Facebook whistleblower Frances Haugen testifies to Congress on Oct. 5.

Once again, Facebook is under congressional hellfire for its business operations in the digital sphere —this time due to a damning investigation by The Wall Street Journal (WSJ) based on documents provided by a whistleblower. The series — “Facebook Files” — and the whistleblower Frances Haugen have taken social media by storm, especially following Haugen’s “60 Minutes” interview Oct. 3 and congressional testimony Oct. 5. The documents revealed a plethora of shortcomings in Facebook’s internal operations and have introduced a discussion about the effects of social media on society. 

While these revelations may not seem like anything new, the renewed attention and new evidence give both governmental entities and the industry itself an opportunity to publicly correct its course and create a safer, more socially positive digital space.

During her “60 Minutes” segment, Haugen, a former member of Facebook’s Civic Integrity Team, accused the company of prioritizing profit over user safety. Reuters reports that the documents were presented at a Senate Commerce subcommittee hearing in hopes of gaining congressional support to create new standards for the proper management and uses of social media. In these documents, Haugen highlighted a few important flaws of Facebook’s system. 

One major issue mentioned was the lack of effort put toward combating the harms of sex and human trafficking across the app, especially outside of the U.S. BBC reported that 90% of Facebook’s audience lives outside the U.S., but the platform’s team for dissolving misinformation throughout the app only interacted with 13% of data from other countries. Another major finding that BBC reports is Instagram’s knowledge of the damaging mental effects its platform has on teenage girls. The company researched the app’s effects on mental health, finding 32% of teenage girls said the app makes them feel insecure about their appearance, then subsequently hid this data.

The documents presented by the WSJ and Haugen highlight a myriad of issues within Facebook’s applications. The Guardian recorded Facebook founder Mark Zuckerberg’s response to the accusations: “The argument that we deliberately push content that makes people angry for profit is deeply illogical. We make money from ads, and advertisers consistently tell us they don’t want their ads next to harmful or angry content.”

In spite of the serious threat these accusations pose for Facebook, Haugen said in her interview that she didn’t aim to denounce the company by leaking this information but, rather, she aims to create a safer user experience.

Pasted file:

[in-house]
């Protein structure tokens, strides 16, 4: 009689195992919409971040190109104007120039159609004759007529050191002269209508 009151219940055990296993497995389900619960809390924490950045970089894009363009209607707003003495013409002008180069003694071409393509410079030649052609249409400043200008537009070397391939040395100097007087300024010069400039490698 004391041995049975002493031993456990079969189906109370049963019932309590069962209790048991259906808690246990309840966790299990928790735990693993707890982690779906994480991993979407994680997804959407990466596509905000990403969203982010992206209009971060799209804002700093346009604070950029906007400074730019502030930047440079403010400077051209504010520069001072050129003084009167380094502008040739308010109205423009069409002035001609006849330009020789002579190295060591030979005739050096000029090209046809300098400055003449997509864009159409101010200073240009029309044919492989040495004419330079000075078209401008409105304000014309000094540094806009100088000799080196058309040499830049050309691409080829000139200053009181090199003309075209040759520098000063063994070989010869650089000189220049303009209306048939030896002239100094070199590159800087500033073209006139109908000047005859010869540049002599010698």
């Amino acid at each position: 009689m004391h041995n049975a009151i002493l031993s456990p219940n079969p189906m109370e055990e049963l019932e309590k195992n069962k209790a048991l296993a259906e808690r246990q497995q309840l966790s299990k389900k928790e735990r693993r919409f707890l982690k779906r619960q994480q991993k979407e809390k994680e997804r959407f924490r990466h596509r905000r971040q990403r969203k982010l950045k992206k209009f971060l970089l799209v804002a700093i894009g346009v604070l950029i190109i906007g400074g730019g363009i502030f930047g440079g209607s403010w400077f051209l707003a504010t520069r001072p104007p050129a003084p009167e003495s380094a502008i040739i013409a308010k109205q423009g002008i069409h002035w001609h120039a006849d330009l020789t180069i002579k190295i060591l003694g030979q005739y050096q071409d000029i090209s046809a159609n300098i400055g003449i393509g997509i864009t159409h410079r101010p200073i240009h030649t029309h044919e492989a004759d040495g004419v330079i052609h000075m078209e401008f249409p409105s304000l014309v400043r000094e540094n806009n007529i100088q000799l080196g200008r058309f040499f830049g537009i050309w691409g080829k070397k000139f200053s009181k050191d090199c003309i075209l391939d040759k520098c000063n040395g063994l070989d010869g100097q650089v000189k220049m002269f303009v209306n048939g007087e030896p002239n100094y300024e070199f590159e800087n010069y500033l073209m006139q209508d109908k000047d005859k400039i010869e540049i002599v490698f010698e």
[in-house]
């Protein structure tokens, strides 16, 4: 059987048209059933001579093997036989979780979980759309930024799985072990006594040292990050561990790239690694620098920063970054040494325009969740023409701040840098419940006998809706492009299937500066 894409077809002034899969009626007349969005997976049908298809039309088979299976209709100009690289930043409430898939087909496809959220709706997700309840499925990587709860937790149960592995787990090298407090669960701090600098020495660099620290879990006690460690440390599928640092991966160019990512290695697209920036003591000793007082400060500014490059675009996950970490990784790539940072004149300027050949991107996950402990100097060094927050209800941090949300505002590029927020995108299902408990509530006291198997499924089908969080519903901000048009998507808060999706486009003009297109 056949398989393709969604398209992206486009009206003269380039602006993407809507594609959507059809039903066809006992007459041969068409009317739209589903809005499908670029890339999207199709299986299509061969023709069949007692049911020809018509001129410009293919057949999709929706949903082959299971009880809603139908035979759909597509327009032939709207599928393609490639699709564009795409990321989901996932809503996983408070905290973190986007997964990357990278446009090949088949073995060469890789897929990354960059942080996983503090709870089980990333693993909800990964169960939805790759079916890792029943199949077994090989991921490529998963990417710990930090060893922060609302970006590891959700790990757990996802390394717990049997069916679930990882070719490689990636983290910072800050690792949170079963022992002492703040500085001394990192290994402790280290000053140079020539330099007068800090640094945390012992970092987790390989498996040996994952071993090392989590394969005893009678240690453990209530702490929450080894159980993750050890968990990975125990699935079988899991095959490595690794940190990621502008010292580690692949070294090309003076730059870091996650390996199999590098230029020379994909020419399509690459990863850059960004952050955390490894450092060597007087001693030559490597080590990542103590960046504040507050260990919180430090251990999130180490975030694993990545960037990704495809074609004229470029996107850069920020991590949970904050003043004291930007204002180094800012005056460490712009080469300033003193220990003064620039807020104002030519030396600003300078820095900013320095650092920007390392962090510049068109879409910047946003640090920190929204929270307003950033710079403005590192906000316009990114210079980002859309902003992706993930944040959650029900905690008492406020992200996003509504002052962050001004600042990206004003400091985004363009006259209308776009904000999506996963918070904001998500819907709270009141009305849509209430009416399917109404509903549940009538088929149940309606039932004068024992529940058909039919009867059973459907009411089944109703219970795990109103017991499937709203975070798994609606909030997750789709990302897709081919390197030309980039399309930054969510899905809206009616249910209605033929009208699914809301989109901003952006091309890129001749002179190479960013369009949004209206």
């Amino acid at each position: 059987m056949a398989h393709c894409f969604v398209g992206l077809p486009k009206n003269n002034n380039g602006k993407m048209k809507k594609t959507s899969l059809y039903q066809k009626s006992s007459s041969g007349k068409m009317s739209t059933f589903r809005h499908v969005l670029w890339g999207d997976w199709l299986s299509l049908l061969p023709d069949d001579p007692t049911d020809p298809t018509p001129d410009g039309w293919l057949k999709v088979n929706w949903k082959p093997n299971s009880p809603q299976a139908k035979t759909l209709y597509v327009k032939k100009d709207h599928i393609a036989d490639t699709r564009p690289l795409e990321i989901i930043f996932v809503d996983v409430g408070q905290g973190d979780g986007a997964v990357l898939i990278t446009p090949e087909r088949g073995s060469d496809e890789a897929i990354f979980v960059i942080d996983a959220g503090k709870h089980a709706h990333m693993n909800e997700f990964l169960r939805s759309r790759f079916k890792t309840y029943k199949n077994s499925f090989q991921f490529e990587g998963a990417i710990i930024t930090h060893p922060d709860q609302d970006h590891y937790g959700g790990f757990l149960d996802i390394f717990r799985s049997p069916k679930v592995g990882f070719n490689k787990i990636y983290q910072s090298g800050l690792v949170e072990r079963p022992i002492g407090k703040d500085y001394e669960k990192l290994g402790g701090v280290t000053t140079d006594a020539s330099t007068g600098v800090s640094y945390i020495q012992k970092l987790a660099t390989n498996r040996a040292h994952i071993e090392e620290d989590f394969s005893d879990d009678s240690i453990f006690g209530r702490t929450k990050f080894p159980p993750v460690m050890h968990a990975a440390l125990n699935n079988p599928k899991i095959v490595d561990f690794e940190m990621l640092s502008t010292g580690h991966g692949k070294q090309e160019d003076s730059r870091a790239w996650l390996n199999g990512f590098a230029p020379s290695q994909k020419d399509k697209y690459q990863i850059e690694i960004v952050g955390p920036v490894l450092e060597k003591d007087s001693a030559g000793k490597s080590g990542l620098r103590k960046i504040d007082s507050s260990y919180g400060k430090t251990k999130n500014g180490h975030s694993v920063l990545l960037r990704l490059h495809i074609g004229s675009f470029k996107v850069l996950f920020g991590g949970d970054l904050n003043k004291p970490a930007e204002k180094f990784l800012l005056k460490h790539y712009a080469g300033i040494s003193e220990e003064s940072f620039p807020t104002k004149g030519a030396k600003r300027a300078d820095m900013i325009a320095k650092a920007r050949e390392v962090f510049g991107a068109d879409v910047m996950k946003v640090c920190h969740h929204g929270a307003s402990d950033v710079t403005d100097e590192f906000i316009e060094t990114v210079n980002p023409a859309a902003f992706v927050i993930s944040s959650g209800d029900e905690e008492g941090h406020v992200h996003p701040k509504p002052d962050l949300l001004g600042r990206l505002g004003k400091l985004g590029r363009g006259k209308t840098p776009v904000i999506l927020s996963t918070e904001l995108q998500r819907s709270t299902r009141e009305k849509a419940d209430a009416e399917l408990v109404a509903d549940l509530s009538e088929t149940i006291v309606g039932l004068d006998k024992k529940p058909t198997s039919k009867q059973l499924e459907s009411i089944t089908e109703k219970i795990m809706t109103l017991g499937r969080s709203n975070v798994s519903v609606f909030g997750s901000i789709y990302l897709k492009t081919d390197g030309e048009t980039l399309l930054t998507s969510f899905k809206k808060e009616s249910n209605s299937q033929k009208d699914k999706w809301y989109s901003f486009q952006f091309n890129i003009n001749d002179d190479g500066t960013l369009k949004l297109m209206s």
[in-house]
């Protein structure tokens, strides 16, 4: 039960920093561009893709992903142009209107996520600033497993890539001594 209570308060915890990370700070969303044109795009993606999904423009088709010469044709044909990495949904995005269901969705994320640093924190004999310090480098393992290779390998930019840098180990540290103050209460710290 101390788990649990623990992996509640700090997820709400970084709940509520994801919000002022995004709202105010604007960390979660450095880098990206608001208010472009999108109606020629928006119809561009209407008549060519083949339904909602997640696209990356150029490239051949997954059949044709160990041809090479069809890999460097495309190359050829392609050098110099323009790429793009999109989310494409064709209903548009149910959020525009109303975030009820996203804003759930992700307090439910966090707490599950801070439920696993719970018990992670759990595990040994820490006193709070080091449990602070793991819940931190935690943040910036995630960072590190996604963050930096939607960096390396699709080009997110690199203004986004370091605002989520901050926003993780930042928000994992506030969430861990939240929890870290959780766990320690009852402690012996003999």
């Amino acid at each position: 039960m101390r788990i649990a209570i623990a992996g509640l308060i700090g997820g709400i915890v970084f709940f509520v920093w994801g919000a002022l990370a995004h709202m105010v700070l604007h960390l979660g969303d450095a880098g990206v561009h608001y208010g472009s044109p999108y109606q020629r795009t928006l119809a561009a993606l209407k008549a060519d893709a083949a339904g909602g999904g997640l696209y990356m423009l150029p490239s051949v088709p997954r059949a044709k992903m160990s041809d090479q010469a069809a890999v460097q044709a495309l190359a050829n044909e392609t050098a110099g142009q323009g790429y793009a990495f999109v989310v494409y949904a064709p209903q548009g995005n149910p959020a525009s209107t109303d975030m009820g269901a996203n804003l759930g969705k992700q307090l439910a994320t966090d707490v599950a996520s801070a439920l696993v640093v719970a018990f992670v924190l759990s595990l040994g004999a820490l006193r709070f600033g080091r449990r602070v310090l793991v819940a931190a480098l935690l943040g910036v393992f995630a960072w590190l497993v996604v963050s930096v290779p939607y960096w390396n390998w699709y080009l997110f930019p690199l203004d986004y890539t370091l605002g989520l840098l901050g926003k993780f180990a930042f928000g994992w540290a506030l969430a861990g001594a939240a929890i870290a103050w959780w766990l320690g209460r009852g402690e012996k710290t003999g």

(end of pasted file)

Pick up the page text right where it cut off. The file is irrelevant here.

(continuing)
This leak presents an opportunity for Congress and other social media platforms to reassess how they approach user safety and data breaches. If Congress becomes involved, policy could be passed that would limit the amount of power, profit and advertising social media companies could extend over users and internet content. This would allow new companies to form and get more exposure while also reducing the influence large companies’ decisions have on the rest of the market. 

Another important area that this leak could benefit is mental health, especially in younger generations. The leak highlighted data that found the negative impacts of social media posts on young people’s identity and perception of themselves. Creating new limitations on what can be posted, adding potential trigger warnings to posts and formulating innovative ways to make users feel more comfortable with their online presence could transform the world of social media while putting users’ mental health first.

Junior Grace Calogero says “I’ve often gone on social media and felt lesser than others because of photoshopped images and unrealistic expectations. I would love it if social media could be a space to express ourselves authentically and comfortably instead of feeling like a competition.”

The exposure of this misguided method of monitoring social media posts, users and data presents a great opportunity for media giants and government agencies. These entities can create positive changes that will help future generations find a safe and fun online environment to express themselves.

Liz Riccio is a junior media arts and design and psychology double major. Contact Liz at riccioem@dukes.jmu.edu.